Answers in the comments would be fruitful!
The joy of . . .
Visit http://dailypost.wordpress.com/2013/12/27/weekly-photo-challenge-joy/ for more normal interpretations :-0
Yesterday I went to the RHS garden, Rosemoor at Great Torrington, North Devon, you may have seen my rose photos. What I didn’t know until I got there, was that they were having a local food festival. There was fish, preserves, cheese, cider, wonderful sausages and ethically produced meat and the strongest chilli chocolate I’ve ever tasted. I wasn’t going to let it beat me, but I bought a milder bar with coffee added. The bread was gorgeous, I chose a densely textured, dark loaf with apple that is perfect on its own or with the tiniest sliver of cheese.
My favourite stand by far was Tom’s Cakes. Tom has a little shop in Combe Martin where he sells heavenly mousses and bavarois, truffles, tarts and loads more indulgent, diet busting, delights. My photos do not do them justice, they are exquisite, but look at these and drool.
They are made with pate sablee pastry, real vanilla and must be the best outside of France. Tom has won Gold awards for his Blueberry Frangipane, and White Chocolate and Rasberry Bavarois in the Taste of the West Awards. There are a couple of wedding cakes on his website, have a peep. http://www.northdevoncakes.co.uk/#/photos/4572073167
the most ridiculous news story goes to . . .
Only in Essex, unless you can tell me otherwise?
I’m sure the ones in the photo above were delicious and very safe, photo by http://100cookbooks.wordpress.com/2013/01/09/dairyfree-vegan-flapjacks/
Mayumi over at http://bonusparts.wordpress.com/ saw that I had made soup for lunch yesterday and asked if I would share the recipe, so this is my style of cooking. I’m lazy, busy and disorganised. Other then traditional cake baking, Victoria Sandwich for instance, where to make it work the 4-4-2 is best, my philosophy is that if I like the flavours then most things will go together.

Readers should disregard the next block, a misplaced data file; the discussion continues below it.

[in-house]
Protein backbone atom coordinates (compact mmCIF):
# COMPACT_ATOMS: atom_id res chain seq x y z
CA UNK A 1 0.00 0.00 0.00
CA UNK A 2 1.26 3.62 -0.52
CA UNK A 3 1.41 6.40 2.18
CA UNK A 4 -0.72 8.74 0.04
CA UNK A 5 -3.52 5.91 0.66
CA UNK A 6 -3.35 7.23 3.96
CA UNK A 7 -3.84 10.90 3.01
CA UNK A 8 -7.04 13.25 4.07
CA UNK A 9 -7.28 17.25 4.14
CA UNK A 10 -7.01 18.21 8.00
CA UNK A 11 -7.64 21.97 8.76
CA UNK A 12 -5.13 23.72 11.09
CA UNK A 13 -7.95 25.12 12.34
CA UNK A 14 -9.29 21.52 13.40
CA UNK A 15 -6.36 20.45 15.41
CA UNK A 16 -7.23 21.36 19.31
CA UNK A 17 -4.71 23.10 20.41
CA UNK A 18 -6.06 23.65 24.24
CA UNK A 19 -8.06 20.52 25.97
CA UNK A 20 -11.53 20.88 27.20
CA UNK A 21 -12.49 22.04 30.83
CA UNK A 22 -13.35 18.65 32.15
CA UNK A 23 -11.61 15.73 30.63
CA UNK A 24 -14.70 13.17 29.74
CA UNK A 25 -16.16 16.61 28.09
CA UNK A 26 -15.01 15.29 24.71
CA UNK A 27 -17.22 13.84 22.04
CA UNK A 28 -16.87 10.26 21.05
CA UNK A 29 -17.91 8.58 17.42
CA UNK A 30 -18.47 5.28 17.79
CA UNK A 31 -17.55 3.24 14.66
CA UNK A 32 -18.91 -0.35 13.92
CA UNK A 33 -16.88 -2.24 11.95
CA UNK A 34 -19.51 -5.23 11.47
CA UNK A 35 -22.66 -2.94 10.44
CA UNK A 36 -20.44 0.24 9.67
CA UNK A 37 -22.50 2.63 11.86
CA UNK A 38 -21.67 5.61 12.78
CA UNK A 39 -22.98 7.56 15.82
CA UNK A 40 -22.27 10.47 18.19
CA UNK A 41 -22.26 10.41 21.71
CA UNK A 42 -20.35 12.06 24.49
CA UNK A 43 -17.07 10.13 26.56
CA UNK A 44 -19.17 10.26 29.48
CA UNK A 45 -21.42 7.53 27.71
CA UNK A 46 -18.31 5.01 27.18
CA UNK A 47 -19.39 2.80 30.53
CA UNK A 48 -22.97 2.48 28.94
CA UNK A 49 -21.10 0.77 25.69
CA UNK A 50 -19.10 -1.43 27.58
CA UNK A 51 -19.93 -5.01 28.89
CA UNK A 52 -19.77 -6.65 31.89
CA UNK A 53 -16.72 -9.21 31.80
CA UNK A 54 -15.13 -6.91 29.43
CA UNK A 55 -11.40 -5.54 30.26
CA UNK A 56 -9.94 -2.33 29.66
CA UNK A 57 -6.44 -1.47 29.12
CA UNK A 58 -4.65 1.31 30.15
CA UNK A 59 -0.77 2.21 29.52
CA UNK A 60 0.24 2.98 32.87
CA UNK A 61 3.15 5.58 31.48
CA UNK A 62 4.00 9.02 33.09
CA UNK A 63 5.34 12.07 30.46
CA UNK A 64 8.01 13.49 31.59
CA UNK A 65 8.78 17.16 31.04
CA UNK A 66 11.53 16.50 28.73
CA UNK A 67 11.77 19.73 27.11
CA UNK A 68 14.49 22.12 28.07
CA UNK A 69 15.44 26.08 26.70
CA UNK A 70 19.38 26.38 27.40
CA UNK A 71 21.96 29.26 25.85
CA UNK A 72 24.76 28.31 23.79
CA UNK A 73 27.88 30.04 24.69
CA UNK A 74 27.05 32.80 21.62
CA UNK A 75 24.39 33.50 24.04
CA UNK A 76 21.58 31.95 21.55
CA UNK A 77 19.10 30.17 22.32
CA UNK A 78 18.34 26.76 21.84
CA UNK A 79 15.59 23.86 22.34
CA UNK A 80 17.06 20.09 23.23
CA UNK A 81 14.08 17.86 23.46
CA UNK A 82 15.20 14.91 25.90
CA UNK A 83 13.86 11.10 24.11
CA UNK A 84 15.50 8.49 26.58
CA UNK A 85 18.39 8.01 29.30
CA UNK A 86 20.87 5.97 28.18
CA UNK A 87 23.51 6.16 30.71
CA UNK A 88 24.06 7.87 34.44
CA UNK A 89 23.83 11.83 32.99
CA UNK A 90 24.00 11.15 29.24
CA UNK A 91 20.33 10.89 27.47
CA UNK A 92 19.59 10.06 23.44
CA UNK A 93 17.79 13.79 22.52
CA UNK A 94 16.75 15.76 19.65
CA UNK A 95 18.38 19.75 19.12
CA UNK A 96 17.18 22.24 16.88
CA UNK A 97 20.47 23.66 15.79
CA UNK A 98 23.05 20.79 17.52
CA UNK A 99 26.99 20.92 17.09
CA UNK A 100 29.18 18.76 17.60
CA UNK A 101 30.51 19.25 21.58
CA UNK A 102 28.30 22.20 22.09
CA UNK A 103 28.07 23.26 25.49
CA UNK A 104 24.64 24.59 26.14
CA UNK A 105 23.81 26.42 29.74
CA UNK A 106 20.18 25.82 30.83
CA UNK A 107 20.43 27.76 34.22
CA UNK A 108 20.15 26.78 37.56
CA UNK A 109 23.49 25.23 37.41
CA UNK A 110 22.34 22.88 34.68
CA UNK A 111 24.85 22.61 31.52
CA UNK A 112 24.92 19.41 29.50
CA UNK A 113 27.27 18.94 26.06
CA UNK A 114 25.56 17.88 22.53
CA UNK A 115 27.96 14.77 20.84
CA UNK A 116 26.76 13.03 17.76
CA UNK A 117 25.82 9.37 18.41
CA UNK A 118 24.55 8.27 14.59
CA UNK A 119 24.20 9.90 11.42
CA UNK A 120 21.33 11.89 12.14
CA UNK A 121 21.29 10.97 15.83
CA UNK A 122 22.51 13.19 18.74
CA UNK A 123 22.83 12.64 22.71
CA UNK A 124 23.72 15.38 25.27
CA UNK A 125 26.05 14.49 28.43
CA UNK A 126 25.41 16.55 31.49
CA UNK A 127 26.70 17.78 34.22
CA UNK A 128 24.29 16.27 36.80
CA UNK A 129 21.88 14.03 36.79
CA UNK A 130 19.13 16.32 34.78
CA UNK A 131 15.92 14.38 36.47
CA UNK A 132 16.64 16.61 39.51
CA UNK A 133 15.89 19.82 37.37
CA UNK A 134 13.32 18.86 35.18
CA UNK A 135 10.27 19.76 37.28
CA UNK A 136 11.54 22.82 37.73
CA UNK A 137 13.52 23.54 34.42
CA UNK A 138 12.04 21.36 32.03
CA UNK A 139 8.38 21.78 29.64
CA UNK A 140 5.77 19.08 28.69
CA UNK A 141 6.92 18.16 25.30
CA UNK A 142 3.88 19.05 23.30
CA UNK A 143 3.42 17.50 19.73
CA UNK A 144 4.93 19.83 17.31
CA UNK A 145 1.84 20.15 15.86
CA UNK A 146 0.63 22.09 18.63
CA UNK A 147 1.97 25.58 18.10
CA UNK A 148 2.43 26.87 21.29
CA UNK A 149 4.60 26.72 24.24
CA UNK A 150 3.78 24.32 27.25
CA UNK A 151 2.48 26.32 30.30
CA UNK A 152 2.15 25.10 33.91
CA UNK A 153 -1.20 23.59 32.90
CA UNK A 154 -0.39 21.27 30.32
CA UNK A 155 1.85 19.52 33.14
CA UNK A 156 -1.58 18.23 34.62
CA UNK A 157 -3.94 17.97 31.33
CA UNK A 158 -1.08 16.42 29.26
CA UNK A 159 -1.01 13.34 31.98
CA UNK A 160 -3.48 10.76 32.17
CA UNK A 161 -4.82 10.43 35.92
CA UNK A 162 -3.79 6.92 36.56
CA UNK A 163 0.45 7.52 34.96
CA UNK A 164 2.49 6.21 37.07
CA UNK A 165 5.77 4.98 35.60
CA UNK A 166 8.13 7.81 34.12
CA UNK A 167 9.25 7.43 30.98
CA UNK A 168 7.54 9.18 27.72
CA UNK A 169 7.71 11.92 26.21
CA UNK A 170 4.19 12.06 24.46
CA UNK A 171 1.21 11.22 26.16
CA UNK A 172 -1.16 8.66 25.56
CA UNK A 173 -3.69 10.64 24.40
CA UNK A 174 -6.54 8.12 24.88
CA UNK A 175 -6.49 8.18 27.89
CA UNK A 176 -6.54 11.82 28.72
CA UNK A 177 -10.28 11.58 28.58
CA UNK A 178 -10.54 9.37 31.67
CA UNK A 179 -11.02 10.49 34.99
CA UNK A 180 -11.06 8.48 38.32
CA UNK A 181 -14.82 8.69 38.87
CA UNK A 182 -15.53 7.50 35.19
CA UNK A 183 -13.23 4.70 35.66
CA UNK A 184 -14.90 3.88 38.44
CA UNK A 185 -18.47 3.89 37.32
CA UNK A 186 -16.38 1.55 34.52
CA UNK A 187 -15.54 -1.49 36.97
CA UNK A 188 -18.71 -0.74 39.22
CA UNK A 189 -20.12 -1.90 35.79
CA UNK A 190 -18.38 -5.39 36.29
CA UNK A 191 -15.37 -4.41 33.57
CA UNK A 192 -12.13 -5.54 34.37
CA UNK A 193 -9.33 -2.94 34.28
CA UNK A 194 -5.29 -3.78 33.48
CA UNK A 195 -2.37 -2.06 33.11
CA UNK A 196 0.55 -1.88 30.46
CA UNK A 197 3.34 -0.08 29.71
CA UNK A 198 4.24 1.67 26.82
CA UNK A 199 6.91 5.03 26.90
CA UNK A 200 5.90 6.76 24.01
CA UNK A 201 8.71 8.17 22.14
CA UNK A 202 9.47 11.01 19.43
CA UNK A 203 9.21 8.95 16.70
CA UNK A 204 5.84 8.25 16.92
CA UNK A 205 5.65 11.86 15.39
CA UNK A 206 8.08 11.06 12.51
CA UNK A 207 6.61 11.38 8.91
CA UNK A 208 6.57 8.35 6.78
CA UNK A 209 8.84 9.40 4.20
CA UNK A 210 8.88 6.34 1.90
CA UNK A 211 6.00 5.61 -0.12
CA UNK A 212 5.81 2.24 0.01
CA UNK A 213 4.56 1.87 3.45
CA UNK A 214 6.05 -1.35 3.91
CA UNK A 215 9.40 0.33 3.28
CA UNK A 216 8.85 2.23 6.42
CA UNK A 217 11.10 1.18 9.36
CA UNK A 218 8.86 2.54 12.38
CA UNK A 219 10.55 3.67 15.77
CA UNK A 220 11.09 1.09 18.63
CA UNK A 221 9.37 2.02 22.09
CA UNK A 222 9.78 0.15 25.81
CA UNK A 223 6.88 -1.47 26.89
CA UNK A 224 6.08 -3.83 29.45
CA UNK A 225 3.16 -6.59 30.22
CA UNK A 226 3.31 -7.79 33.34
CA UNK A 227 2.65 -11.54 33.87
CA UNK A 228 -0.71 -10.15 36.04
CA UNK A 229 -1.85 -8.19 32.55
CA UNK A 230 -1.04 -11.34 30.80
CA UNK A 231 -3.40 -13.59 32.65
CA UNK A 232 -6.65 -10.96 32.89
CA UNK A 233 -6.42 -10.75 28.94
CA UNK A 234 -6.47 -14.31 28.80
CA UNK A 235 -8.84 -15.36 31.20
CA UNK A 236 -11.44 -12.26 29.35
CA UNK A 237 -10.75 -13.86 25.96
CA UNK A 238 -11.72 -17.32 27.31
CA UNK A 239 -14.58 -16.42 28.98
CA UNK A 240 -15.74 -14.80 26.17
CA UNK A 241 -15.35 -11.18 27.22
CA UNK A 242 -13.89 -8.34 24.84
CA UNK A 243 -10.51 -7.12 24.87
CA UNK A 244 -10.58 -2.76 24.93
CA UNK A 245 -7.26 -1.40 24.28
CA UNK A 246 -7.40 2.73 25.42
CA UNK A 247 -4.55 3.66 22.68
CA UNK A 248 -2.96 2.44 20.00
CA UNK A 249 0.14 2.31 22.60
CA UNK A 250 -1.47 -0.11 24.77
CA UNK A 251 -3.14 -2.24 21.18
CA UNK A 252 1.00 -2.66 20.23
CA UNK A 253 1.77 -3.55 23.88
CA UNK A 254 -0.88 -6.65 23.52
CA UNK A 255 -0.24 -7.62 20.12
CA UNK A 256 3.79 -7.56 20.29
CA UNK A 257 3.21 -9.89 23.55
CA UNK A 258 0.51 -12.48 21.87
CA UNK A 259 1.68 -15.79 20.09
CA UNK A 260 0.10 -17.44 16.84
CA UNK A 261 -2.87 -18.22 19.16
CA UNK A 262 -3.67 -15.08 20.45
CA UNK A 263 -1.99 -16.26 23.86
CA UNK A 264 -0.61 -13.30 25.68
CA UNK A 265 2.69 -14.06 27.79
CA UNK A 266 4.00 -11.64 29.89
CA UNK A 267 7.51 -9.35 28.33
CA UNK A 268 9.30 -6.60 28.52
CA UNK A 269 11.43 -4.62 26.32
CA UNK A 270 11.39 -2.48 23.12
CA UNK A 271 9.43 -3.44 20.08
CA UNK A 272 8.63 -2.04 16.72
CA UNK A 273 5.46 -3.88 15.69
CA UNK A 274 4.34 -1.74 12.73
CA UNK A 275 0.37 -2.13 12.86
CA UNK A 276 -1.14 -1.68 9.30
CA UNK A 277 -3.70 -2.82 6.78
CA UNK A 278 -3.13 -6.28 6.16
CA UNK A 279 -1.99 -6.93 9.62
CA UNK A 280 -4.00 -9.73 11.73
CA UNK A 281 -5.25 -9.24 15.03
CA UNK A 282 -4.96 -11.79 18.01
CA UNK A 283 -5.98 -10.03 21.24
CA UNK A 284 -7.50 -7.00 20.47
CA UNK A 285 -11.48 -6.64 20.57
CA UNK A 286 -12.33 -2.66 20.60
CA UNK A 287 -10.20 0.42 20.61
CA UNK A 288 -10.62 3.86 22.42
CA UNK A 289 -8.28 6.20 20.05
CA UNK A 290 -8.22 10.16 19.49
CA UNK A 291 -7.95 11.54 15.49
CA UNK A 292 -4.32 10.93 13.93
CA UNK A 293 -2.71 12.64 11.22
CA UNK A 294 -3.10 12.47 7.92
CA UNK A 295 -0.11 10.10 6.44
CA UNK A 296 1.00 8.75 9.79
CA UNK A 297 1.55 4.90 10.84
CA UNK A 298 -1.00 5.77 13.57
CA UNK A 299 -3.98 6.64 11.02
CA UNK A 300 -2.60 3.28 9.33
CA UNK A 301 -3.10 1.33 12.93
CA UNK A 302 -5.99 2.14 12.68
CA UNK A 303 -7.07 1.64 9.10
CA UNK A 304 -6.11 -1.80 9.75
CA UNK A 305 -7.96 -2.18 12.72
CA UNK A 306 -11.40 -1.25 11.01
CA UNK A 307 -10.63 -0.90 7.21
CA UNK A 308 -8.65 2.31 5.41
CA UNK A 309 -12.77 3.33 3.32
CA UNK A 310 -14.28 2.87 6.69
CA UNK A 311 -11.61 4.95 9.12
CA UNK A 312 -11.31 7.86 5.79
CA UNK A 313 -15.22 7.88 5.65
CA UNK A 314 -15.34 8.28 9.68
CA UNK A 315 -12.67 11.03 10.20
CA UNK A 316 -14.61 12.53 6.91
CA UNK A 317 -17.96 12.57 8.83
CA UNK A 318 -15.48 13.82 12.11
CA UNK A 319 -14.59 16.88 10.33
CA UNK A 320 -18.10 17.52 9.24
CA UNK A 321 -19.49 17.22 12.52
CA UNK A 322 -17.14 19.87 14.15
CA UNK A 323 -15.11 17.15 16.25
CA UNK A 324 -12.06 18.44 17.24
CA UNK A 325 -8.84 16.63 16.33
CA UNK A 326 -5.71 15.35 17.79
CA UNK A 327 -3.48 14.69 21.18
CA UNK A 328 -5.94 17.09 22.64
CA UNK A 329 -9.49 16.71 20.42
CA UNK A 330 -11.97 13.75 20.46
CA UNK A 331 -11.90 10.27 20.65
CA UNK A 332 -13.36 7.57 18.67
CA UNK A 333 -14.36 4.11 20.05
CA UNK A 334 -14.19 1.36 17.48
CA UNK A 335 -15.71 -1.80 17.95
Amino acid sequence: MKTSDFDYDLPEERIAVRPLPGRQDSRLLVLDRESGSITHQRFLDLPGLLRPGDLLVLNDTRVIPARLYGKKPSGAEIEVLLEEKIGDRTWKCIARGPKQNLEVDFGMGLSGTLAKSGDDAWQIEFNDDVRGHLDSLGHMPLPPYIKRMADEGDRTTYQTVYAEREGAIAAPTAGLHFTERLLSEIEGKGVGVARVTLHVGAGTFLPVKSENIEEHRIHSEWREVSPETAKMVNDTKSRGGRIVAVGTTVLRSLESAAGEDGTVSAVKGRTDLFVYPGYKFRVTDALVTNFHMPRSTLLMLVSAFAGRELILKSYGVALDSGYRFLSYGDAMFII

I often make soup, its quick, tasty and easy. Yesterdays was butternut squash and it goes something like this.
Cut the squash in half, scoop out the seeds and stickly orange stuff, drizzle a tiny bit of oil and roast it until its soft when you burn your fingers squeezing it. If you’re in a rush don’t bother roasting just peel it, chop it up and shove it in a big pan. Add a chopped up carrot or two – or don’t if you don’t have any. A red pepper, deseeded, roasted or not, two if the squash is large. If you have a chilli put in as much as you feel like bearing in mind that this soup is supposed to be sweet rather than hot, unless you prefer hot! You MUST put in an onion or two (that’s obvious isn’t it?), preferably red but if not … you get the picture. An extra special addition for me is African Gold (see http://lucidgypsy.wordpress.com/2012/11/24/the-african-chef-the-next-big-thing/ )
I had a little sweet potato from last week that needed using so I put it in, but you don’t have to … unless you especially want to. Same applies with tomatoes, fresh or tinned, if you feel like it or have a glut, put them in. Add some water, some stock cubes, salt and pepper and bring to boil, reduce the heat and cook until its cooked. Depending on how much you put in at first you might want to add more water, or not if you like really thick soup. Oh I forgot, grate some fresh ginger in at some point. If you don’t have any, you can use ground instead, I don’t expect anyone will know. This is a smooth soup, so let it cool a bit and then blend it. I use a hand blender and it spirts all over the place but guess what? I’m too lazy to get the food processor out!
This was delicious yesterday and today some will go into a flask for a beach warm up, and it freezes well. It may be a bit odd, but I’m a good cook and I even have cookery books, but if a recipe has more than eight or so ingredients I can’t be bothered with it. It’s much more fun just playing. Of course if somethings turns out spectacular, it can never be reproduced, heyho, I’ll just try something else.
It shouldn’t be, I have so much to do to prepare for Christmas, even a couple of gifts still to buy and cards to write. I wanted to photograph something on Topsham quay but rain stopped play and brunch was taken instead, a full veggie breakfast at Route 2. Next stop Sidmouth, where I wanted to walk on the beach and again take photos – rain stopped play. On the way home we stopped at the farm shop for bread, and to check out the displays of luscious tuck from near and far, all very mouthwatering.